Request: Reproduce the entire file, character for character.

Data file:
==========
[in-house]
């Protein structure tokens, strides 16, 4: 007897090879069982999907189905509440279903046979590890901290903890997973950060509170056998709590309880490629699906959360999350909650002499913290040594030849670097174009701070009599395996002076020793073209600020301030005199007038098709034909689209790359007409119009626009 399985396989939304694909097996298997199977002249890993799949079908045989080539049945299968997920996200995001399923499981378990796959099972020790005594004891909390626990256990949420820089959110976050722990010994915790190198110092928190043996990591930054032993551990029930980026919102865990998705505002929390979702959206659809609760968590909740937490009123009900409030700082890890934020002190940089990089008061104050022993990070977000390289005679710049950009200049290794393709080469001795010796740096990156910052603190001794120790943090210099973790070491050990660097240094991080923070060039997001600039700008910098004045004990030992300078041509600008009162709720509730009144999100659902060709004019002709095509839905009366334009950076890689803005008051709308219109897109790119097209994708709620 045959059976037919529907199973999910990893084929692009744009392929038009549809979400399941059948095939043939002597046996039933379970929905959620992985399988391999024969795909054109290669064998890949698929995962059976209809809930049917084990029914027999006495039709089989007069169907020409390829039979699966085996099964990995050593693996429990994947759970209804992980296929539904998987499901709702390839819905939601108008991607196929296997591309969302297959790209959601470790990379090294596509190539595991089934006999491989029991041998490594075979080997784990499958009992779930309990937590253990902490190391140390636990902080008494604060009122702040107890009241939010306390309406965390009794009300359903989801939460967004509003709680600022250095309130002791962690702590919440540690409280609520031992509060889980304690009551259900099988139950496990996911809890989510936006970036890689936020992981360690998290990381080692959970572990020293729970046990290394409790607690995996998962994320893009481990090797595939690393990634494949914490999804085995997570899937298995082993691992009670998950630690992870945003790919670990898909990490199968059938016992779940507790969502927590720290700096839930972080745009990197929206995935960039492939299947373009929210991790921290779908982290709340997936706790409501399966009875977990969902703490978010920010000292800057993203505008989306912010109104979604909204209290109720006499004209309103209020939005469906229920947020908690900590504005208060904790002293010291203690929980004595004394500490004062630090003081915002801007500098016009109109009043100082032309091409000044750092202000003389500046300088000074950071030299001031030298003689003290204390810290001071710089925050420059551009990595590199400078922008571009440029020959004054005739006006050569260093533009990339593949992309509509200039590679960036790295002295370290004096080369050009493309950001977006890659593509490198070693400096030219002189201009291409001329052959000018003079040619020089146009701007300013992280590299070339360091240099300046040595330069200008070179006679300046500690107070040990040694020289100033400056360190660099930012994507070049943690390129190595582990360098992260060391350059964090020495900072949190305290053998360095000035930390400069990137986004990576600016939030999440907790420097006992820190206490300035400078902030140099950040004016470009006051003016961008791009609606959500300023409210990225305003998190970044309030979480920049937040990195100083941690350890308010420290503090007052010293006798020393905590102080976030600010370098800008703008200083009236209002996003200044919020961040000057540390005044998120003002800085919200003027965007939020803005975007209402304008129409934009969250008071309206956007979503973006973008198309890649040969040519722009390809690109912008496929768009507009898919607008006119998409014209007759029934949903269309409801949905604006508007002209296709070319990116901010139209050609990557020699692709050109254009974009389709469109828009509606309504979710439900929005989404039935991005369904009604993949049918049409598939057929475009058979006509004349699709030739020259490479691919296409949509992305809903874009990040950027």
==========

[in-house]
């Protein structure tokens, strides 16, 4: 007897090879069982999907189905509440279903046979590890901290903890997973950060509170056998709590309880490629699906959360999350909650002499913290040594030849670097174009701070009599395996002076020793073209600020301030005199007038098709034909689209790359007409119009626009 399985396989939304694909097996298997199977002249890993799949079908045989080539049945299968997920996200995001399923499981378990796959099972020790005594004891909390626990256990949420820089959110976050722990010994915790190198110092928190043996990591930054032993551990029930980026919102865990998705505002929390979702959206659809609760968590909740937490009123009900409030700082890890934020002190940089990089008061104050022993990070977000390289005679710049950009200049290794393709080469001795010796740096990156910052603190001794120790943090210099973790070491050990660097240094991080923070060039997001600039700008910098004045004990030992300078041509600008009162709720509730009144999100659902060709004019002709095509839905009366334009950076890689803005008051709308219109897109790119097209994708709620 045959059976037919529907199973999910990893084929692009744009392929038009549809979400399941059948095939043939002597046996039933379970929905959620992985399988391999024969795909054109290669064998890949698929995962059976209809809930049917084990029914027999006495039709089989007069169907020409390829039979699966085996099964990995050593693996429990994947759970209804992980296929539904998987499901709702390839819905939601108008991607196929296997591309969302297959790209959601470790990379090294596509190539595991089934006999491989029991041998490594075979080997784990499958009992779930309990937590253990902490190391140390636990902080008494604060009122702040107890009241939010306390309406965390009794009300359903989801939460967004509003709680600022250095309130002791962690702590919440540690409280609520031992509060889980304690009551259900099988139950496990996911809890989510936006970036890689936020992981360690998290990381080692959970572990020293729970046990290394409790607690995996998962994320893009481990090797595939690393990634494949914490999804085995997570899937298995082993691992009670998950630690992870945003790919670990898909990490199968059938016992779940507790969502927590720290700096839930972080745009990197929206995935960039492939299947373009929210991790921290779908982290709340997936706790409501399966009875977990969902703490978010920010000292800057993203505008989306912010109104979604909204209290109720006499004209309103209020939005469906229920947020908690900590504005208060904790002293010291203690929980004595004394500490004062630090003081915002801007500098016009109109009043100082032309091409000044750092202000003389500046300088000074950071030299001031030298003689003290204390810290001071710089925050420059551009990595590199400078922008571009440029020959004054005739006006050569260093533009990339593949992309509509200039590679960036790295002295370290004096080369050009493309950001977006890659593509490198070693400096030219002189201009291409001329052959000018003079040619020089146009701007300013992280590299070339360091240099300046040595330069200008070179006679300046500690107070040990040694020289100033400056360190660099930012994507070049943690390129190595582990360098992260060391350059964090020495900072949190305290053998360095000035930390400069990137986004990576600016939030999440907790420097006992820190206490300035400078902030140099950040004016470009006051003016961008791009609606959500300023409210990225305003998190970044309030979480920049937040990195100083941690350890308010420290503090007052010293006798020393905590102080976030600010370098800008703008200083009236209002996003200044919020961040000057540390005044998120003002800085919200003027965007939020803005975007209402304008129409934009969250008071309206956007979503973006973008198309890649040969040519722009390809690109912008496929768009507009898919607008006119998409014209007759029934949903269309409801949905604006508007002209296709070319990116901010139209050609990557020699692709050109254009974009389709469109828009509606309504979710439900929005989404039935991005369904009604993949049918049409598939057929475009058979006509004349699709030739020259490479691919296409949509992305809903874009990040950027």